A Story of Lynn's Box Joint Jig and a Better Idea

After watching the video ( http://www.netexperts.cc/~lambertm/Wood/lynnjig.html ) I decided it looked great and fun and so I built one. That is where the trouble started. :)
The first thing I realized is that my Forrest WWII 3/32" blade cuts a kerf .105 thick, not .09375. Well, that equats to 3.38 turns of the handle for a blade width instead of 3 turns. Have you tried to turn .38 turns over and over and not lose track of where the hell you are? It ain't easy.
So, plan B is implemented. I load the dado stack and tune with shims to .250. Now all I have to do is cut, turn 16, cut, turn 16, etc.... Yeah right. I built my jig out of 7/8" thick white oak. There is no discernable side to side play in the threads and yet it will not cut joints to my satisfaction. Additionally, If you get lost on your way counting to 16 for the umpteenth time, you have to try and rezero, which means backing up, adding the slop back into the mix and it never comes out right.
I was also trying to save time by cutting a set one way then cutting back the other way with another stack of wood. Well, you get used to turning int one way and then find yourself going the wrong direction and losing count on how to get back.
I trashed a pile of good maple today, after having precisely cut and planed it till I got fed up and figured there must be an easier way than this jig. I was fully aware of the indexing jigs with the keyway but most of them only cut one board at a time, are still susceptible to accumulation and slop errors. I wanted something even better.
They say necessity is the mother of invention. I love the simple ideas and should have known that Lynn's jig was too complex. Here's what I came up with, and I've searched the internet and I've never seen anyone recommending this method. Surely it has been thought of before, but I haven't seen it.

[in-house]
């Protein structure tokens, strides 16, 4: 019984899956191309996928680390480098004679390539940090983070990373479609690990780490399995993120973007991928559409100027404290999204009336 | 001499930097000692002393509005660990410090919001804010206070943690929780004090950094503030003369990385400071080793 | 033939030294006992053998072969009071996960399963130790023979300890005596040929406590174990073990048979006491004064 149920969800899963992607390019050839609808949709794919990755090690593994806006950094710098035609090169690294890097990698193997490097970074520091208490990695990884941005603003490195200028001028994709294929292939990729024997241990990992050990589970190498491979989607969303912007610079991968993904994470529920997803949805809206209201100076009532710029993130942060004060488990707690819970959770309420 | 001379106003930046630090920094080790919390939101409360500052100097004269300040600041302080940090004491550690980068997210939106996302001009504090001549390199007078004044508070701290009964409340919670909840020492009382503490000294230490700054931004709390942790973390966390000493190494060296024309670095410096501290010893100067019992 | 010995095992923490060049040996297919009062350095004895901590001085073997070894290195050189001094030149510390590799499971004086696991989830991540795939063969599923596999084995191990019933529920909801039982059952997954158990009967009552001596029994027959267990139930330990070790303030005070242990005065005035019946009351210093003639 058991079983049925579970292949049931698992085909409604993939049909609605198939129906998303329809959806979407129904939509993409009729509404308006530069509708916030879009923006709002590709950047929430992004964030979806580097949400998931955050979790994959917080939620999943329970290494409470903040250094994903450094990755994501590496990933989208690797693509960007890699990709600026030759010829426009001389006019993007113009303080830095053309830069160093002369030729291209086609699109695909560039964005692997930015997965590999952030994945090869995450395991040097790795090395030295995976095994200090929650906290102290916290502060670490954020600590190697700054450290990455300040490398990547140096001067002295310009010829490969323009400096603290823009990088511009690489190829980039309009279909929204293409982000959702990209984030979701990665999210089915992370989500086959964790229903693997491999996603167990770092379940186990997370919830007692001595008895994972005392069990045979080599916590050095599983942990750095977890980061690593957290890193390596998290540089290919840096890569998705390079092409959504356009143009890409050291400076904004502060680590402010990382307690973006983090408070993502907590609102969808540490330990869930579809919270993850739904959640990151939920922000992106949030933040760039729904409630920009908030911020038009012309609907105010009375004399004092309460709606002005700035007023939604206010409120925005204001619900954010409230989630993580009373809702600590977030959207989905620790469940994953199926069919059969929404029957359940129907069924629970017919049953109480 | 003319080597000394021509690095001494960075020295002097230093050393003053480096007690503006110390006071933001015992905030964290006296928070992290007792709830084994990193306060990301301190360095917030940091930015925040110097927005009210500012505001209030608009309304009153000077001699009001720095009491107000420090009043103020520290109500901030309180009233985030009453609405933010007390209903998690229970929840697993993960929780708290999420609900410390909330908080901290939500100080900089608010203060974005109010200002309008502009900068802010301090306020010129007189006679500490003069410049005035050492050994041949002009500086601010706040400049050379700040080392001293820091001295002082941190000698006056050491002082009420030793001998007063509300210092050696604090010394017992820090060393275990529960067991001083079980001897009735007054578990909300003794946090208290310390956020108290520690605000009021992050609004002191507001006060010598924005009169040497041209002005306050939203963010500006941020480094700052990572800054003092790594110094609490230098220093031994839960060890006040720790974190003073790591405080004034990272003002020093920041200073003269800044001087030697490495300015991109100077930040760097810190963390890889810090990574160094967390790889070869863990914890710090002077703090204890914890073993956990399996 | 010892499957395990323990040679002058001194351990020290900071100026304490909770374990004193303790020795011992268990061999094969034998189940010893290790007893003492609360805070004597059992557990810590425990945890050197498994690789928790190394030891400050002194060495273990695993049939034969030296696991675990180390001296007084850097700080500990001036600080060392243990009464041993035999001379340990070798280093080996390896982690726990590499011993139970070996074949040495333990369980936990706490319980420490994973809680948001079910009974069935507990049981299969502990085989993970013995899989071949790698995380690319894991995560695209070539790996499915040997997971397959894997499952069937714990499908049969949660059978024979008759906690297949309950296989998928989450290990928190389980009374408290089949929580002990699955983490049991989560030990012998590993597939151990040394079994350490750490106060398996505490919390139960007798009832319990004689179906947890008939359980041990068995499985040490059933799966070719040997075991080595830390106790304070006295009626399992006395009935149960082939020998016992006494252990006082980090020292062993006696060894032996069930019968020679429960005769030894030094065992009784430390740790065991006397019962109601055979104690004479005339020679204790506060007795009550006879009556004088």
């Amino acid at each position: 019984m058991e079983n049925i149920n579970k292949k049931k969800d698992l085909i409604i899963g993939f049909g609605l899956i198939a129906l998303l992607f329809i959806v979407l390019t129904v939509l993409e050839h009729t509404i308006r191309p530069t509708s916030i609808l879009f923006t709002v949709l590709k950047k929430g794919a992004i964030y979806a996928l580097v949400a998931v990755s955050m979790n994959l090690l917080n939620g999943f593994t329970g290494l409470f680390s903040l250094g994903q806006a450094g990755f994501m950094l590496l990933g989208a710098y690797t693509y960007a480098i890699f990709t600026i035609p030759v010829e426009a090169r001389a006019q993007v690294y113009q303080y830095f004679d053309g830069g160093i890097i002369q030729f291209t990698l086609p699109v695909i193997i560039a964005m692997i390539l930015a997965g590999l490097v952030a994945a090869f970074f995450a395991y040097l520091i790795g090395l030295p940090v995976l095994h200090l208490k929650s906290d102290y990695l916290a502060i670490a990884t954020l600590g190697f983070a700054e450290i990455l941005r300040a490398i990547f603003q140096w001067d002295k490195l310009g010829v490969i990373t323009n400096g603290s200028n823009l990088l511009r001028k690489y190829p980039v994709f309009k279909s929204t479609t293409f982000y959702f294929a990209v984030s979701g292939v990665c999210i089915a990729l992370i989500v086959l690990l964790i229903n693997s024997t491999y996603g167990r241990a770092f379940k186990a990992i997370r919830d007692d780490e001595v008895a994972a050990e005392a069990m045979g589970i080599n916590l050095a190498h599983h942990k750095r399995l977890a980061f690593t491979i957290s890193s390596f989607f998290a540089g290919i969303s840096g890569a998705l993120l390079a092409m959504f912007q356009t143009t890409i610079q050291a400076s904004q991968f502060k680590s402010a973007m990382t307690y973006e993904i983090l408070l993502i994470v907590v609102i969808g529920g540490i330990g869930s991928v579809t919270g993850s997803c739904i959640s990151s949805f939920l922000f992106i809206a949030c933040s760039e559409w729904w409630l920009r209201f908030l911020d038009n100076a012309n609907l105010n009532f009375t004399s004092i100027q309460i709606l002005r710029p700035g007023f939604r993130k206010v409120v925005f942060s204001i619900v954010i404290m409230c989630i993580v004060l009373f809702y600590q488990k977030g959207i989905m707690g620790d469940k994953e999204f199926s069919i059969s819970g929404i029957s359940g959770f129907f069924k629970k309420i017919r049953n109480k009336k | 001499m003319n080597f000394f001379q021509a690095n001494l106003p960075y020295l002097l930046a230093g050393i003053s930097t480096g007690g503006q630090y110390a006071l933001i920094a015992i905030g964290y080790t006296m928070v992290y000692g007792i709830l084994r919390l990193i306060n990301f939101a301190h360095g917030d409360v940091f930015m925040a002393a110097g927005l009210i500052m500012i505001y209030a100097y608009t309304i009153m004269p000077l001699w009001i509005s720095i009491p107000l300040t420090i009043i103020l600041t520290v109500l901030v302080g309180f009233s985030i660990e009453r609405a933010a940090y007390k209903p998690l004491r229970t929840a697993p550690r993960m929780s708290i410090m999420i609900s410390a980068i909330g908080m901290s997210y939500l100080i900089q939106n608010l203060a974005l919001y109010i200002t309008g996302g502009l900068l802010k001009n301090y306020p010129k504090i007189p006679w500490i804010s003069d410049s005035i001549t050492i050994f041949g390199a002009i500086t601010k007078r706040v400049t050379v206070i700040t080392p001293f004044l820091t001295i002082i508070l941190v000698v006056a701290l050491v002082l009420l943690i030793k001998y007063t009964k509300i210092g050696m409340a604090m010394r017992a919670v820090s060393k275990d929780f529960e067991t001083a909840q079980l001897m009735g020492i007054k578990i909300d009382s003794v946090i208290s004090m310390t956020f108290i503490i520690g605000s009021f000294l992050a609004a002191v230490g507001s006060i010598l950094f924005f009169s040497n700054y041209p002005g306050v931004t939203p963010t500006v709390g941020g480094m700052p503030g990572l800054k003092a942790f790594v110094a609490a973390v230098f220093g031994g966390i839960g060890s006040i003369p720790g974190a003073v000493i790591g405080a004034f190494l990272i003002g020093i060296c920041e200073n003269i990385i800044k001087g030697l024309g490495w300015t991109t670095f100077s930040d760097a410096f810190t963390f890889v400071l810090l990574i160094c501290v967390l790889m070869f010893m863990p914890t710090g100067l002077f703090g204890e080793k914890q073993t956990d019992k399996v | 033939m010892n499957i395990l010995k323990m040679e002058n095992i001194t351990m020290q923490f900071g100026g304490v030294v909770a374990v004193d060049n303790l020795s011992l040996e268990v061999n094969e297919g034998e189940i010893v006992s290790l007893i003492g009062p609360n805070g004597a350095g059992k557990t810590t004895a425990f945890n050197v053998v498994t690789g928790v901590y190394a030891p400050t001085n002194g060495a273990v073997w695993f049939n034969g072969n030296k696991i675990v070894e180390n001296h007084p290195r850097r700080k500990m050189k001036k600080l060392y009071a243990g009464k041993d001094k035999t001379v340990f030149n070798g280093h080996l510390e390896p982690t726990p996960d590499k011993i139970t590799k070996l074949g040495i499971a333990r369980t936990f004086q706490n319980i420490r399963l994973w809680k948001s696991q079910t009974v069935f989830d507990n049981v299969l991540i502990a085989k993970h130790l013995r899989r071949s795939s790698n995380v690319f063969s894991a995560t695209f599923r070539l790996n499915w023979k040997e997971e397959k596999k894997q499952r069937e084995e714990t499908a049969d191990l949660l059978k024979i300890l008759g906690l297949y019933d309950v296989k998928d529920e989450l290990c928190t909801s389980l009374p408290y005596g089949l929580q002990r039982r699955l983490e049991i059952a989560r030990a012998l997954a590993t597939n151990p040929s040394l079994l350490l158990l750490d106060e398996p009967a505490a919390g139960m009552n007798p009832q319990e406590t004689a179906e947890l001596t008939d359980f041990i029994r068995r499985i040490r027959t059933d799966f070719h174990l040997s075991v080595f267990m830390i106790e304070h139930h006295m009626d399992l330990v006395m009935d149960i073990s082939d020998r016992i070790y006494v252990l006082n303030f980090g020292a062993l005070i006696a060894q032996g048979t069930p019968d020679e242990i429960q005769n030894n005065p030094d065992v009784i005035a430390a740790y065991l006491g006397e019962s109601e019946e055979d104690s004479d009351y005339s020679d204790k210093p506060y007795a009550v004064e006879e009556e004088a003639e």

I thought, with a 1/4" box joint, I need an accurate way to move WXACTLY 1/2" after every cut with my 1/4" dado. How bout I rip a 1/2" strip of hardwood and cut it into the number of box joints I need so I wind up with 8 - 1/2" strips about 6" long. Realize, when I say I ripped them 1/2", I'm talking 0.500 as measured by my digital calipers. The dado kerf was tuned the same way or it won't work.
Ok, I place them all together on my crosscut sled and clamp a stop block to position this stack of spacers EXACTLY on the edge of the kerf to the left of the dado blade so from left to right I have Stop block, 8 1/2" strips, kerf.
Now I clamp 4 box sides together, perfectly flush, jam them HARD against the spacer stack and feed it through the blade. Take out a spacer, jam and cut, repeat till done.
I cut 4 at a time fast, safe, precise and the fit great. This principal could be used for finger joints too. Simple mic the kerf and rip the spacers the exact same width.
Watch ya'll think? I like it. A pic is worth a thousand words:
http://home.swbell.net/snaphook/Pics/boxjoint.jpg
KISS principal. Gotta love it.
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Great Idea. another one of those " Why didn't I think of that.?
. wanna buy a Newly built Lynns Jig?? although I have had failry good Luck with the Small Boxes I built..

joints
planed
jig.
and
I'm
to
and
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In rec.woodworking

Thanks! The simple ones are always like that aren't they?

LOL! Nah, I have one I'm trying to get rid of :)